Weeding the garden on a sunny, not-quite-cool afternoon, the gusting wind hints at what’s to come in the months ahead while it seems to be blowing away the remains of the months gone by. The green leaves lost their color imperceptibly at first. Falling pine needles billowed in a silent hush; accumulated in a softly layered thatch like a pillow for summer to lay its head down and sleep. I stand and notice that I haven’t needed to remove my corduroy overshirt and strip down to my tank top in spite of working in the sun for the last three hours. My collective impression is one of mild surprise, and I wonder when it turned to fall.
October in New England always evokes a sense of change, maybe more so than any other month, leading me to muse on change. Change can be abrupt, sudden, obvious – the kind of changes that are typically distinctly memorable. But for the entirety of a life, change happens on a continuum – constant, steady, subtle, quiet, almost imperceptible – until you notice that what once was no longer is.
When I was six or seven years old, my father taught me how to ride a two-wheeler. I couldn’t do it. He’d hold the back of the seat and run with me, encouraging me and coaching me along the way. “You can do it.” I wobbled and fell. He stuck with me. “You’re getting better – that’s it.” I looked for him there, anxiously turning my head to be sure he was holding the seat because I knew that’s what was keeping the bike upright and steady; it wasn’t me. “Keep looking in front of you,” he said. “I’m here.” We practiced for weeks that summer, after he’d take the train home from the city. I couldn’t do it, but I got better. One summer evening we were at it again. He held the back of the seat, I pushed the pedals around and around, he ran alongside, encouraging me the whole time. After a few moments, after a time, after riding for a while … I heard my Dad shouting from the other end of Fern Street, “Put on your brakes!” I was confused. Why did he sound so far away? I jammed the pedals hard in reverse. The bike swerved where Lenox intersected with Fern, and the bike and I laid down in the sandy street dirt. That day something changed. I knew how to ride a bike.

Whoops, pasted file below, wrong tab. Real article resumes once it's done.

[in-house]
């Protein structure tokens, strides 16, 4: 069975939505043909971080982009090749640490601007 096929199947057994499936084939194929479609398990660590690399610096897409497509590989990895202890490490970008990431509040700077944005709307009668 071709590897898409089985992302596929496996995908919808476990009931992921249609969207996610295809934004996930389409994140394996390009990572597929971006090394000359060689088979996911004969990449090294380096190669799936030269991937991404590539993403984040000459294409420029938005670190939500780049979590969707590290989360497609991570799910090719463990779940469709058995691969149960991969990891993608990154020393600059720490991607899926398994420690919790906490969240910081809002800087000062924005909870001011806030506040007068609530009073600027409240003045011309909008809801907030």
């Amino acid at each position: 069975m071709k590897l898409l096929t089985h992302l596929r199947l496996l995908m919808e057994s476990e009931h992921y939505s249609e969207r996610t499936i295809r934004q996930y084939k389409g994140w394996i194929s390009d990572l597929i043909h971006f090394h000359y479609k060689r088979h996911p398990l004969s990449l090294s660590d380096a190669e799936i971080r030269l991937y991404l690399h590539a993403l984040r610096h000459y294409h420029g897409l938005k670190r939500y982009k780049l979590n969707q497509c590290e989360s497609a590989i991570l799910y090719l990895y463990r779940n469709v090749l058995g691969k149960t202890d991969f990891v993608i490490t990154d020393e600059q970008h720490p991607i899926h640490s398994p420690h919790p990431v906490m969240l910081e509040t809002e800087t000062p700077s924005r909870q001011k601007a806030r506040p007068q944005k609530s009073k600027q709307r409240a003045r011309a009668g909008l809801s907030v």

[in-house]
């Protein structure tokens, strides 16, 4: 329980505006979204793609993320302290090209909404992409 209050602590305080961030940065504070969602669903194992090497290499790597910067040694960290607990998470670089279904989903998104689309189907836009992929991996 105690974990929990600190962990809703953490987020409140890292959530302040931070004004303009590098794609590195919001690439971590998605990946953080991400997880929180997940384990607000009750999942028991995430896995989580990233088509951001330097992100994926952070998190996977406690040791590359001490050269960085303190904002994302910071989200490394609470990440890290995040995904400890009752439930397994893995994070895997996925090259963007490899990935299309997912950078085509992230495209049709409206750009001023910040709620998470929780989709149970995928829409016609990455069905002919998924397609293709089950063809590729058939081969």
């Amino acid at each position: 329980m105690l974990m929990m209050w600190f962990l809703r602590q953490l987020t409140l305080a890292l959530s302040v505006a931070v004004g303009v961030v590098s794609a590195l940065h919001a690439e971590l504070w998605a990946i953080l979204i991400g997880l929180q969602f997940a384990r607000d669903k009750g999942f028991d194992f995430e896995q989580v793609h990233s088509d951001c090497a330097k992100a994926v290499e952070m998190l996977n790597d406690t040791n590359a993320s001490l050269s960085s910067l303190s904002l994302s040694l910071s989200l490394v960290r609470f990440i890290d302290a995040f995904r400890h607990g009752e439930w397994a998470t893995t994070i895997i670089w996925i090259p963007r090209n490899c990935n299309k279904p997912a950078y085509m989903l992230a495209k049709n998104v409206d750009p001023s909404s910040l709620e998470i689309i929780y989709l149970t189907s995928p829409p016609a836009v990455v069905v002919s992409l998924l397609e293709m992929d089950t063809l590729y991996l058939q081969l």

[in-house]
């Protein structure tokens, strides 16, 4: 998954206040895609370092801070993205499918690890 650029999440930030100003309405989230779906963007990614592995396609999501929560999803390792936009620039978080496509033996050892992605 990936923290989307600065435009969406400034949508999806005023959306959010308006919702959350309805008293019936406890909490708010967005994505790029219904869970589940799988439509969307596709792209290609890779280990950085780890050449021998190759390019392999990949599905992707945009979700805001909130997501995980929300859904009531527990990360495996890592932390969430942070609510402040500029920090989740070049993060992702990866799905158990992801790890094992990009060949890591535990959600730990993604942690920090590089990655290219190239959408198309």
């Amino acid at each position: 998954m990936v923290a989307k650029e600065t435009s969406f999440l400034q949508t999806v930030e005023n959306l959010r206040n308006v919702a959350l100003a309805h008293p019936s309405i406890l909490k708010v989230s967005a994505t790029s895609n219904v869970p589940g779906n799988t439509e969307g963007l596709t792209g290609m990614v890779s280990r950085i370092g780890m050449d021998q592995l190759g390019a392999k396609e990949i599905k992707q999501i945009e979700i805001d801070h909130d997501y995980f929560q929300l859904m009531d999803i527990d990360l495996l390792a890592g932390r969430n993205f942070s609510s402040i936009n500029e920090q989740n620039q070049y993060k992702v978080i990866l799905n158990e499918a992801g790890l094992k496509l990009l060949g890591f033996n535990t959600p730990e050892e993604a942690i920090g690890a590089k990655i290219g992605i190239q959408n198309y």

When does change happen? At what point does summer become fall (equinoxes notwithstanding)? When is the face in the mirror older? Or just old? When is the coffee cold? When do you know you love someone – someone who was once a complete stranger? When are you asleep, not awake?
Change is life. As long as you’re breathing, you’re doing it, in it, or part of it. You may effect it or be affected by it. It can be obvious or go unnoticed. It can be hard, or it can be as easy as pie.
May you notice and welcome all the changes ahead – because they are coming – as lessons and as opportunities.
10/23/23 © www.megreilly360.com